My first visit to Tennant Lake Park held a few surprises for me. Nestled between the Nooksack River and I-5, it’s just south of downtown Ferndale but it feels worlds away. It’s still one of my favorite little adventures in this area, and it all starts by turning from Main Street onto Hovander Road, then taking Nielsen Road south.village books

Signs lead to a small parking lot among open fields dotted with trees, and a large building housing an Interpretive Center. Its exhibits offer a tour through the natural history of the area. Along with photographs, maps and other illustrations, you’ll find stuffed and mounted examples of local wildlife and a couple of rooms full of hands-on activities meant for kids (but enjoyed by all ages). The center’s hours change with the seasons, so it’s best to call them at 360-384-3064 if you’d like to make sure the on-site naturalist is on duty.

The amount of variety is as amazing as the colors on display. Photo credit: Steven Arbuckle.

Passing under an archway at the edge of the parking lot, you’ll find yourself on paved pathways that curve their way through a series of raised garden planters. There are hundreds of varieties of plants on display that each produce a different aroma and give this part of the park its name: the Fragrance Garden. Every breeze that passes brings a different mix of scents – some exotic and some familiar – from the trees, flowers, shrubs and bushes that surround you.

Standing a couple feet tall, the planters are designed to bring the display to you. Rather than just standing above the garden and looking down at it, the herbs and spices are brought up close so you can interact with them. The display is maintained as naturally as possible, with minimal use of mild chemicals, so you can feel safe leaning in to let the lime thyme tickle your nose, or running your fingers through the chocolate mint to experience its textures. Small signs identify each attraction, so you know you’ve just enjoyed a pelargonium grossulariodes – or coconut-scented geranium.

Just past the fragrance garden stands the Viewing Tower. At 50 feet tall, the staircase inside is an easy climb and the platform at the top is high enough to give a panoramic view of the area. Just to the east is Tennant Lake, with Mount Baker rising in the distance behind it. To the southwest is Hovander Park, with its mix of fields, livestock meadows and farm buildings. All around and in between are the fields of the surrounding farmland. And if you visit at just the right time of year, giant rolled bales of hay add a romantic pastoral touch to the scenery.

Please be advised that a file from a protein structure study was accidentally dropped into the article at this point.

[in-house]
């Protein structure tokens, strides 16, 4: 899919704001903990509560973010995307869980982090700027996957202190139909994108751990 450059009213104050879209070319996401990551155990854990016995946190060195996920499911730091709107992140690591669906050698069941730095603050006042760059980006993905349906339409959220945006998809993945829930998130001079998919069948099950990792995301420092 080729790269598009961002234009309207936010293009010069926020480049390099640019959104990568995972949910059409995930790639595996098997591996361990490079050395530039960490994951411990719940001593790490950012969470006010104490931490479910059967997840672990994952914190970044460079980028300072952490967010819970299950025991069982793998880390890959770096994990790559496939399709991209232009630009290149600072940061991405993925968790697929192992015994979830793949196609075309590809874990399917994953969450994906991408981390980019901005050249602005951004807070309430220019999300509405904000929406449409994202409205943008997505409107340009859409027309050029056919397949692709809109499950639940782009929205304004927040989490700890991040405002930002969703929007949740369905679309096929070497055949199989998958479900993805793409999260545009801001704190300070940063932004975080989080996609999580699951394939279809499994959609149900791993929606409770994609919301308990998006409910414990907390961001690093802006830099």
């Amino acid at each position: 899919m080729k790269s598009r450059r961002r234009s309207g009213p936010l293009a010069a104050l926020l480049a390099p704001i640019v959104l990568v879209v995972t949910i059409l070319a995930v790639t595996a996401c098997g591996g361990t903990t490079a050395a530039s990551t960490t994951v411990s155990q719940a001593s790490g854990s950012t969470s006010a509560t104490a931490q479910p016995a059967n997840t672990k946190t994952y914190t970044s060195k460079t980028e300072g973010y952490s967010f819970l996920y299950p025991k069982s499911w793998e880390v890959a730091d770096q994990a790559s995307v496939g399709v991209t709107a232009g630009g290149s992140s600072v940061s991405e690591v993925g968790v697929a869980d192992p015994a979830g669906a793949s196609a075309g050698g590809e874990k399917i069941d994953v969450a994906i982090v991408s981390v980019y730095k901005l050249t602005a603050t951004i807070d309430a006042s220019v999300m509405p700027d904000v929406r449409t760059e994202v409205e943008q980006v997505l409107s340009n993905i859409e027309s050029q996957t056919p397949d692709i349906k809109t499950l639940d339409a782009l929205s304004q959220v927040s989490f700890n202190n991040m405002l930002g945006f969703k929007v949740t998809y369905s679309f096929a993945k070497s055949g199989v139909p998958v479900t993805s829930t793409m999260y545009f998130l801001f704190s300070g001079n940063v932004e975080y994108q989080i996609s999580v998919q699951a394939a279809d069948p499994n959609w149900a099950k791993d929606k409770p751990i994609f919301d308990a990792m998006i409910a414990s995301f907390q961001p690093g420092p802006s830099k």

Prepare to lose yourself in your surroundings as the boardwalk winds its way through the wetlands. Photo credit: Steven Arbuckle.

Leading past the viewing tower and away from the fragrance garden is a quaint, unassuming little trail, often traveled by rabbits, birds and more. After crossing a wooden bridge, it turns and enters a stand of trees, where the magic really begins. The Wetlands feature a mile-long wooden boardwalk just a few feet wide that winds its way through the grasses, trees and foliage that press close in on either side.

Each time I have visited, walking just above the wetlands, it’s easy to forget where I am. There’s nothing here that resembles Ferndale or Bellingham, nothing to remind you of the interstate or the forests that make up so much of our surroundings. Depending on the time of year, the water level may be lower – leaving the water-loving plants to rise and sway in the air – or higher, rising to the underside of the boardwalk and providing gorgeous moving reflections of the surrounding plants and the ribbon of sky overhead. Bugs skitter over the water’s surface, birds swoop along the path and flit away again and smaller critters rustle in the fauna as you pass by.

About halfway around, the boardwalk emerges from the foliage and you’re standing on a platform just above the edge of Tennant Lake. At some times of the year, the lake is kept clear by the flow of water from the mountains. At other times, the relative stillness allows it to be covered over by flowering greenery. Either way, stepping out of the narrow path and into the lakeside vista is impressive. And then it’s back into the shade of the wetlands for the rest of the trip back to the start of the trail. There’s a second path, with signs marking it as wheelchair accessible, that crosses a footbridge and follows a shorter trail to another platform extending out over the lake, affording a similar view.

At a leisurely pace, leaving time for taking pictures and other distractions, this walk takes about half an hour and attracts folks of all ages – though I would advise keeping the young ones close by, since too much curiosity could turn your leisurely stroll wet and muddy. The park is open until 8:00 p.m., and the wetlands trail is closed during waterfowl hunting season, which lasts from early October until late January.

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